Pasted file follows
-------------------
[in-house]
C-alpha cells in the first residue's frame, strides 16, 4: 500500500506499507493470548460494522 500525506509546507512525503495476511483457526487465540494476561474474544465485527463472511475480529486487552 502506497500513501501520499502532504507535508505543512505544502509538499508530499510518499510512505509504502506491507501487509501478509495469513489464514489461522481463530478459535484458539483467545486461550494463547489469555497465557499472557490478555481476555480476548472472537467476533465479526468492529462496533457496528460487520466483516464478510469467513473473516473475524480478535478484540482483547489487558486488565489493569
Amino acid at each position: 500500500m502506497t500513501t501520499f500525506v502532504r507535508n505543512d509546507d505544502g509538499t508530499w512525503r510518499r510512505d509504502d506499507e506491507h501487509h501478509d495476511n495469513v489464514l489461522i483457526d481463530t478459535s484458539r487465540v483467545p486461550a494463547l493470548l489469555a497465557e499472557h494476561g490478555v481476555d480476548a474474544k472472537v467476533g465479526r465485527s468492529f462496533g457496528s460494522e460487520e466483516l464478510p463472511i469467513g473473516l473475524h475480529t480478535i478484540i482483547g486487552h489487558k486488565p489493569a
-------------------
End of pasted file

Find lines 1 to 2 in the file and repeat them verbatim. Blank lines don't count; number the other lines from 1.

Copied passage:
[in-house]
C-alpha cells in the first residue's frame, strides 16, 4: 500500500506499507493470548460494522 500525506509546507512525503495476511483457526487465540494476561474474544465485527463472511475480529486487552 502506497500513501501520499502532504507535508505543512505544502509538499508530499510518499510512505509504502506491507501487509501478509495469513489464514489461522481463530478459535484458539483467545486461550494463547489469555497465557499472557490478555481476555480476548472472537467476533465479526468492529462496533457496528460487520466483516464478510469467513473473516473475524480478535478484540482483547489487558486488565489493569